Gastrointestinal side effects including nausea, vomiting, and constipation have been reported to have occurred commonly. Dental decay of varying severity including dental caries, tooth loss, and gum line erosion have been reported. Choledochoduodenal sphincter spasm has been reported rarely.
Respiratory side effects have included respiratory depression which has been frequently observed with fentanyl therapy and one case of acute noncardiogenic pulmonary edema. Coughing has been reported following fentanyl administration for anesthesia induction.
Genitourinary side effects including urinary retention have been reported for other narcotic analgesics. A case of priapism has been associated with fentanyl anesthesia.
Dermatologic side effects have included pruritus which has been reported frequently. Localized rashes (associated with the use of transdermal fentanyl patches) and, less commonly, systemic rashes have also been reported.
Hypersensitivity side effects including anaphylaxis have been reported rarely.
The hemolysis observed may have been related to rapid injection of large volumes of hypotonic fentanyl solution. The authors therefore recommend slower injection rates and/or mixture in isotonic fluid.
Hematologic side effects have included one study which suggested that a small amount of hemolysis (of uncertain clinical significance) may occur in patients treated with fentanyl.
Immunologic side effects including a case of recurrent herpes simplex infection have been reported following epidural administration of fentanyl. Intravenous fentanyl has been reported to increase natural killer cell cytotoxicity and circulating CD16+ lymphocyte levels.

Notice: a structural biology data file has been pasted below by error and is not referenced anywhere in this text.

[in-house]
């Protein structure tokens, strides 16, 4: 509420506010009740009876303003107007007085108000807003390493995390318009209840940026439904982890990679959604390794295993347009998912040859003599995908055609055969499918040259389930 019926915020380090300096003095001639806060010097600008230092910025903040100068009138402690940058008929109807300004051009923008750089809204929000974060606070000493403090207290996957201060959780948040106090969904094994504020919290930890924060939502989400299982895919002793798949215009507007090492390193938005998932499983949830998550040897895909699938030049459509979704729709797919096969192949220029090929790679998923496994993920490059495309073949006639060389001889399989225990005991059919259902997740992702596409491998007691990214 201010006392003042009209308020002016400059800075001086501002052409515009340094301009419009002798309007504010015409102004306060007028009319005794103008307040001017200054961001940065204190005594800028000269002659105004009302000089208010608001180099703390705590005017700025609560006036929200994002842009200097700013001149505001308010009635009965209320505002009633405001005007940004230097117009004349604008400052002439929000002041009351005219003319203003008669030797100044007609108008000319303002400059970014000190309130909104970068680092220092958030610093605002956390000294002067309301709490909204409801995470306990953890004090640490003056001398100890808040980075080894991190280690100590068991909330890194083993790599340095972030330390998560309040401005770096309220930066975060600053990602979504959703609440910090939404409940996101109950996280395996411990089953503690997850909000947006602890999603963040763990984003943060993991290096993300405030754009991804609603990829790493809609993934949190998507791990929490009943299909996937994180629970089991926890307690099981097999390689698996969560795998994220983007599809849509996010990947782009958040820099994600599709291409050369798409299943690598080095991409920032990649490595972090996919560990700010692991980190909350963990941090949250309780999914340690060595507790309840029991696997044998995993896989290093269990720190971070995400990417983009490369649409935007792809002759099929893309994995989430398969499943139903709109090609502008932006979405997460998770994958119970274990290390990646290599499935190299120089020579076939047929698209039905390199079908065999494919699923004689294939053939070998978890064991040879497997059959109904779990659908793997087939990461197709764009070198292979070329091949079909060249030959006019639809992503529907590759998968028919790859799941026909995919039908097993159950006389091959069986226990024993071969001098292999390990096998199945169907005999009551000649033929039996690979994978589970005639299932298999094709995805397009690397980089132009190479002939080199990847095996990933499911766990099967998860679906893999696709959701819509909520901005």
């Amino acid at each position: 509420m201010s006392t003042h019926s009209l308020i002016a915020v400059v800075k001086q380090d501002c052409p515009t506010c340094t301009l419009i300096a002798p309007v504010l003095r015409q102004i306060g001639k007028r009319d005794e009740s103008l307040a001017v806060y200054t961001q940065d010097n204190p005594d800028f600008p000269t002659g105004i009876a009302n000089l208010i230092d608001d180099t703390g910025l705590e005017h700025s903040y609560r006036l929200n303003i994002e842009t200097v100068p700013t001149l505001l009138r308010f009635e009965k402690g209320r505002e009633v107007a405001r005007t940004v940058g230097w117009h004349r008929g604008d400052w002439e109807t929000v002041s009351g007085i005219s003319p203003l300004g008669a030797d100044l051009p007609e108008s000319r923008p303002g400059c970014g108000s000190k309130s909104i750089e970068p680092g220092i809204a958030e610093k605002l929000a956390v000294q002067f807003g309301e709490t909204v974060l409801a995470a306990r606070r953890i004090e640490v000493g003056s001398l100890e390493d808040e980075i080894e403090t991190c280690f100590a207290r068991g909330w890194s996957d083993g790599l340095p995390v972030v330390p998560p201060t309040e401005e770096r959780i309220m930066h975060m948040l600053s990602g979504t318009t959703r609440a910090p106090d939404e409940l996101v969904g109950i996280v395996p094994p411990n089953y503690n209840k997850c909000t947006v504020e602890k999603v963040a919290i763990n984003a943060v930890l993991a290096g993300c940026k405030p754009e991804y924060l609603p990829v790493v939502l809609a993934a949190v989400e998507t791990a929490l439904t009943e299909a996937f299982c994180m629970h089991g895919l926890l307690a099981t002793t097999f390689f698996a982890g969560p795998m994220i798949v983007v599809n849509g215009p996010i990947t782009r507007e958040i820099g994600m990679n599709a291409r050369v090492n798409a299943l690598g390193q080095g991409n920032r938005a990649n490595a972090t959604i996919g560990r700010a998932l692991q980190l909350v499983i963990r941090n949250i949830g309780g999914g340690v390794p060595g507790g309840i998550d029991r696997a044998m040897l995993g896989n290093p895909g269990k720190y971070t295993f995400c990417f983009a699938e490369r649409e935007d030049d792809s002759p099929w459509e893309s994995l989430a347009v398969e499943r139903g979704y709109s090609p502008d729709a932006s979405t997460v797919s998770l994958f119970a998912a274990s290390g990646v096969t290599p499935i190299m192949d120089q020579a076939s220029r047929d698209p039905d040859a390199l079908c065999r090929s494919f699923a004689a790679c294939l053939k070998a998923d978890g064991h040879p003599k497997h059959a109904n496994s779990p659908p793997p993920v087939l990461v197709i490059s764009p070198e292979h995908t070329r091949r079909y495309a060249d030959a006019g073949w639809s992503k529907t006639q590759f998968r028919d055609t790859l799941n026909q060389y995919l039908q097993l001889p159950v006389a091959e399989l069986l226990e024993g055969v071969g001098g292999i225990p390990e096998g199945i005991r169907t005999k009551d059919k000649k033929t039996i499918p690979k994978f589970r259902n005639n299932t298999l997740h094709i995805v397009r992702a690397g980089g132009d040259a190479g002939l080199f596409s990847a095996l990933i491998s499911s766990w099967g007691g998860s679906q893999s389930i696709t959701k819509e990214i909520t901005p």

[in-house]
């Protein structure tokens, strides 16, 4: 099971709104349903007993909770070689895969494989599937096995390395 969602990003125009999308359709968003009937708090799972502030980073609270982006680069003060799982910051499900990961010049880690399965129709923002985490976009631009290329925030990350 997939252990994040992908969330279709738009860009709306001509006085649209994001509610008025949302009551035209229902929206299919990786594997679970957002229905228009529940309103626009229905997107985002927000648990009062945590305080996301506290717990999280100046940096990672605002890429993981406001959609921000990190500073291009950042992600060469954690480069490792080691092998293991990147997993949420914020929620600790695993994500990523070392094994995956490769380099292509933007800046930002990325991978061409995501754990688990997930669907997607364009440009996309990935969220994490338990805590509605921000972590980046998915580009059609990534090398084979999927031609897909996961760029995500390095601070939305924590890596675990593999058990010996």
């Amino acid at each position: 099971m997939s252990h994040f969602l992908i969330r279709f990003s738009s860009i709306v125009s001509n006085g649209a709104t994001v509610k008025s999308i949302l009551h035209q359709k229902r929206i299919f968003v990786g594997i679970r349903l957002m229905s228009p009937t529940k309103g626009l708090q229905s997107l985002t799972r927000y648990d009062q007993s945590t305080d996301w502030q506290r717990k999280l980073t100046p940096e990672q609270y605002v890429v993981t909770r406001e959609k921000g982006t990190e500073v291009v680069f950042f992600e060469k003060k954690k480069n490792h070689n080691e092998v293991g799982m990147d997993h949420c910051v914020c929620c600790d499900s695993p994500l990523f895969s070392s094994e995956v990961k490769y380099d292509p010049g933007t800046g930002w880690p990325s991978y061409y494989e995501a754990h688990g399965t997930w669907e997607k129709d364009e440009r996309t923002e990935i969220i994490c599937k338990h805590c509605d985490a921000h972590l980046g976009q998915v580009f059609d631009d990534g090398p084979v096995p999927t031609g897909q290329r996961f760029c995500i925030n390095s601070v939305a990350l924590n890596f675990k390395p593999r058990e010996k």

Metabolic side effects including a case of syndrome of inappropriate antidiuretic hormone have been reported.
More fentanyl resources
- fentanyl MedFacts Consumer Leaflet (Wolters Kluwer)
- fentanyl Buccal mucosa, Oromucosal Advanced Consumer (Micromedex) - Includes Dosage Information
- Abstral Consumer Overview
- Abstral MedFacts Consumer Leaflet (Wolters Kluwer)
- Actiq Consumer Overview
- Actiq lozenge MedFacts Consumer Leaflet (Wolters Kluwer)
- Actiq Prescribing Information (FDA)
- Duragesic Advanced Consumer (Micromedex) - Includes Dosage Information
- Duragesic Prescribing Information (FDA)
- Duragesic patch MedFacts Consumer Leaflet (Wolters Kluwer)
- Duragesic Consumer Overview
- Fentanyl Professional Patient Advice (Wolters Kluwer)
- Fentanyl Citrate Monograph (AHFS DI)
- Fentora Consumer Overview
- Fentora Prescribing Information (FDA)
- Fentora MedFacts Consumer Leaflet (Wolters Kluwer)
- Ionsys Prescribing Information (FDA)
- Ionsys Consumer Overview
- Lazanda spray MedFacts Consumer Leaflet (Wolters Kluwer)
- Lazanda Advanced Consumer (Micromedex) - Includes Dosage Information
- Lazanda Consumer Overview
- Onsolis Prescribing Information (FDA)
- Onsolis soluble film MedFacts Consumer Leaflet (Wolters Kluwer)
- Onsolis Consumer Overview
- Sublimaze Advanced Consumer (Micromedex) - Includes Dosage Information
- Sublimaze Prescribing Information (FDA)
- Subsys Prescribing Information (FDA)
- Subsys Consumer Overview
- Subsys spray MedFacts Consumer Leaflet (Wolters Kluwer)